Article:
New York Photo Review
NYPR Archives - 2010

Bart Michiels “Götterdämmerung”
Bart Michiels
The Course of History: Götterdämmerung
R. Wayne Parsons
Bart Michiels, “Passchendaele 1917, Ravebeek, 2005”

For ten years Bart Michiels, originally from Belgium but now residing in New York, has been undertaking an ambitious project photographing sites of important battles from European history. Covering almost 2500 years (from the Peloponnesian War of the 5th century BC to the more recent Second World War), the final installment of the work, pregnantly and poignantly entitled “The Course of History: Götterdämmerung” , is now on display at Foley Gallery. If you’re not an opera fan and don’t get the significance of this unpronounceable Germanic word (don’t ignore the umlauts) check out Wagner’s opera by the same name and you’ll get the significance of the choice –- rest assured, he’s not flattering us.

The nine large color photos on display feature five sites: Austerlitz of the Napoleonic Wars, The Crimean Peninsula from the war of that name, and three location of WWII (Stalingrad, Kursk and Hürtengewald). The photos are minimalist landscapes of fields, forests, and, in one case, a river; there are no urban scenes, no buildings or other man-made structures. A few of the sites are burned over, though the traces of fire are not damage from these wars, but a consequence of the agricultural practice of burning off the brush on fields meant to lie fallow. While in reality it is fallacious to associate the charred ground with these long-past wars, in fact these ashes are a powerful metaphor for the wrenching consequences of these, and all other, wars.

The battle sites depicted here have been furnished with commemorative monuments. Michiels could just as easily have based his project on photographs of these structures, but clearly he did not want a “ready-made” solution to his quest; rather he intended the earth itself should cry out the terrible events that transpired here. And in the act of listening we must formulate our own thoughts and feelings about the incalculable waste of material resources, but above all of human life, that these images represent– for millions died here.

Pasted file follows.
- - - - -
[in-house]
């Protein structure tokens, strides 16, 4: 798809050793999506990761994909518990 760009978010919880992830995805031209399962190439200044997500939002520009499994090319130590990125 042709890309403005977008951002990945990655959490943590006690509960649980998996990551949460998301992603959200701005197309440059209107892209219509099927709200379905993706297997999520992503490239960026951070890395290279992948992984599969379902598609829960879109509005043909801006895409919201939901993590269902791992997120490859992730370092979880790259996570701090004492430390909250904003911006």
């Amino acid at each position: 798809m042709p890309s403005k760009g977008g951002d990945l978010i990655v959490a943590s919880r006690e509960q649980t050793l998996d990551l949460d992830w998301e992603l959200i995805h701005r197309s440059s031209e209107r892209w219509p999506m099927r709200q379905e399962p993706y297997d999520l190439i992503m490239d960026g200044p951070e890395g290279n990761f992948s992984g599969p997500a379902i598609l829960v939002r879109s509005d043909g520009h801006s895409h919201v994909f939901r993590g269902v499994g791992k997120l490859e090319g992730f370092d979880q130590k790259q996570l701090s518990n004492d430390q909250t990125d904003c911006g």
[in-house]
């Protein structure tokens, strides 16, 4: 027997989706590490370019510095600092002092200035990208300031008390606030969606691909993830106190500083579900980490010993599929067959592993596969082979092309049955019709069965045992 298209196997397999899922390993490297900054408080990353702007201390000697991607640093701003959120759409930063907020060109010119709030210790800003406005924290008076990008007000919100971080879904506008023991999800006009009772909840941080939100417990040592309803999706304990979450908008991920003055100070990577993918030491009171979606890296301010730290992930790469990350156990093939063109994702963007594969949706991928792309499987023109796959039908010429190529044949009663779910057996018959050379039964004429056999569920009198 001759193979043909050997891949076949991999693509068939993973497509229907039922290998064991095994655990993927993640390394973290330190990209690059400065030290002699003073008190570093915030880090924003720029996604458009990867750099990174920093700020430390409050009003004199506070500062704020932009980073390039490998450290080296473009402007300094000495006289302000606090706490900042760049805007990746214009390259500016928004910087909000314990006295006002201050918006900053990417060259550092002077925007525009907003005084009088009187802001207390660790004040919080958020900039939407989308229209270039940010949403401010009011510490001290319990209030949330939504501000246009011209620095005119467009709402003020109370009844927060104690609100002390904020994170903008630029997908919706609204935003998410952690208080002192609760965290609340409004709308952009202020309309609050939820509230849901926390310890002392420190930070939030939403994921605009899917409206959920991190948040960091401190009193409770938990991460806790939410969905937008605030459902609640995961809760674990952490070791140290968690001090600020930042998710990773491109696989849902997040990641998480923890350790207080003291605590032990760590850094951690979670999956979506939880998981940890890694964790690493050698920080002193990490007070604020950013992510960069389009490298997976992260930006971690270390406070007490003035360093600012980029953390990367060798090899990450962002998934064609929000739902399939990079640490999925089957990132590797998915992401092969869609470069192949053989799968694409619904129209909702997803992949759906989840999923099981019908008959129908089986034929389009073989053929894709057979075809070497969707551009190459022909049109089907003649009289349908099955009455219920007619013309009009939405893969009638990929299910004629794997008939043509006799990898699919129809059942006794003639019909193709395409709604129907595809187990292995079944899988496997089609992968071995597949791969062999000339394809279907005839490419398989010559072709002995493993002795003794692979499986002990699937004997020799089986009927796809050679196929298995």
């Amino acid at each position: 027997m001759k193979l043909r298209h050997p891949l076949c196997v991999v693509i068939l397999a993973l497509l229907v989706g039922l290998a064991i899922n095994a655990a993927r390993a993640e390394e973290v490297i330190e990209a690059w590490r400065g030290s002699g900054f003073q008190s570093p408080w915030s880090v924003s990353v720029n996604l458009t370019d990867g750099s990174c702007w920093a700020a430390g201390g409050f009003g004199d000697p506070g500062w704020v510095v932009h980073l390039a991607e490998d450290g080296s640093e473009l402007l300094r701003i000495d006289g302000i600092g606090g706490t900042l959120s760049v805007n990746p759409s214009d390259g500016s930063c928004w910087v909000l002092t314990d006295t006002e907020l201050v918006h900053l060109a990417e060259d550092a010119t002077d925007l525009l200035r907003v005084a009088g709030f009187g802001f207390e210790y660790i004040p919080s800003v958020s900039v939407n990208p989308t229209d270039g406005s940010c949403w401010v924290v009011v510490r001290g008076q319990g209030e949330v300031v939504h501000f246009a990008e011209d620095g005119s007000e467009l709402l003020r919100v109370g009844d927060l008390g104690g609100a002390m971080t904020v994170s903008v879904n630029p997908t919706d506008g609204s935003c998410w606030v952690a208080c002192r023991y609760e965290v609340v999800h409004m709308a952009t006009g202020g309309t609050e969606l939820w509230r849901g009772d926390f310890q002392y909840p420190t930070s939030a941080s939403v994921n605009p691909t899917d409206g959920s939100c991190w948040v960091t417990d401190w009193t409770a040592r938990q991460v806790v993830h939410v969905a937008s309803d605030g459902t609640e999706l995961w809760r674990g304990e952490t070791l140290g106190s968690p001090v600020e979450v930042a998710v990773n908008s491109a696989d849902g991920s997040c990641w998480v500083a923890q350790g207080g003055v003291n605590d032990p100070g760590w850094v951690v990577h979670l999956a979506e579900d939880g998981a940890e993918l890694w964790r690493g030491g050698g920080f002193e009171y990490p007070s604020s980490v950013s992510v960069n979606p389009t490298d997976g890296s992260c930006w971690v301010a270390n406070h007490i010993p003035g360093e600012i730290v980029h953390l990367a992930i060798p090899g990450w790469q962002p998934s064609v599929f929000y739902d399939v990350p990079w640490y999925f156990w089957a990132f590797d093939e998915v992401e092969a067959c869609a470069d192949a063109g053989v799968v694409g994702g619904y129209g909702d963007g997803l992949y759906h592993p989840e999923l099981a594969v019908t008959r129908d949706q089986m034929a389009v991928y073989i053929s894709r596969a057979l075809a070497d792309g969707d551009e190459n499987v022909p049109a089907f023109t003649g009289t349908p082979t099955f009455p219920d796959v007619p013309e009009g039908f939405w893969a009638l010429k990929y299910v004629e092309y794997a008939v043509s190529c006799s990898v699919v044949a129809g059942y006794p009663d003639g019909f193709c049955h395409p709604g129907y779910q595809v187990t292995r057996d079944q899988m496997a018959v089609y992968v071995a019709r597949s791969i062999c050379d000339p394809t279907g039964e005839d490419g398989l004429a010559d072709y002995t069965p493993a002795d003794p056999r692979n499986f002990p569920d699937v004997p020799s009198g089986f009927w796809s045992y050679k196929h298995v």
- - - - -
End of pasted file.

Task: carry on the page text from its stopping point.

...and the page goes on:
by unidentified photographer.
Bart Michiels“Stalingrad 1942, Mamaev Kurgan V” 2008

Several of these photographs are eerily beautiful. For example, the photo at Austerlitz shows stubble in a plowed field visible through a light dusting of snow while the ground gradually vanishes into the mist at the horizon. Not much effort is needed for us to visualize columns of troops marching into oblivion in this scene. But others are stark and unattractive: the charred earth and a few pieces of rubble in a photo made at the site of Stalingrad have no traditional visual appeal for the viewer.

But to dismiss any of these photos as not meeting our criteria for “pretty pictures” is a morally repugnant position. To do so is implicitly to deem our visual pleasure more important than the lives of the millions who perished on these grounds.

Mr. Michiels is to be commended. This is an important project, beautifully executed, meriting our attention and consideration. One can only hope, probably in vain, that we will heed the lessons to be had here.

Bart Michiels
The Course of History: Götterdämmerung

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Thursday, October 28 to
Saturday, January 8, 2011
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